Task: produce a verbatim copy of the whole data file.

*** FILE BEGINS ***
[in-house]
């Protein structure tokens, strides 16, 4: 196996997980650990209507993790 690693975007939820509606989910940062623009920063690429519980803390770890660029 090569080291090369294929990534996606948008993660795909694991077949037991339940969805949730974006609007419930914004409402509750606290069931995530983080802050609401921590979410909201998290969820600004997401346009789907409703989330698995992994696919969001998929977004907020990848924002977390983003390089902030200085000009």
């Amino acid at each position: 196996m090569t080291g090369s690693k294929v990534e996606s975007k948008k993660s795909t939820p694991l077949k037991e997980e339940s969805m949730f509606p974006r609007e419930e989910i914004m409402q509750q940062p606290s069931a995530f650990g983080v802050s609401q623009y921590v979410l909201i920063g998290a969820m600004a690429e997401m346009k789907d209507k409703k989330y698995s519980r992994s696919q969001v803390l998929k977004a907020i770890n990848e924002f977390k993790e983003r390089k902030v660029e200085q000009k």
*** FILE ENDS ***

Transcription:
[in-house]
């Protein structure tokens, strides 16, 4: 196996997980650990209507993790 690693975007939820509606989910940062623009920063690429519980803390770890660029 090569080291090369294929990534996606948008993660795909694991077949037991339940969805949730974006609007419930914004409402509750606290069931995530983080802050609401921590979410909201998290969820600004997401346009789907409703989330698995992994696919969001998929977004907020990848924002977390983003390089902030200085000009």
């Amino acid at each position: 196996m090569t080291g090369s690693k294929v990534e996606s975007k948008k993660s795909t939820p694991l077949k037991e997980e339940s969805m949730f509606p974006r609007e419930e989910i914004m409402q509750q940062p606290s069931a995530f650990g983080v802050s609401q623009y921590v979410l909201i920063g998290a969820m600004a690429e997401m346009k789907d209507k409703k989330y698995s519980r992994s696919q969001v803390l998929k977004a907020i770890n990848e924002f977390k993790e983003r390089k902030v660029e200085q000009k």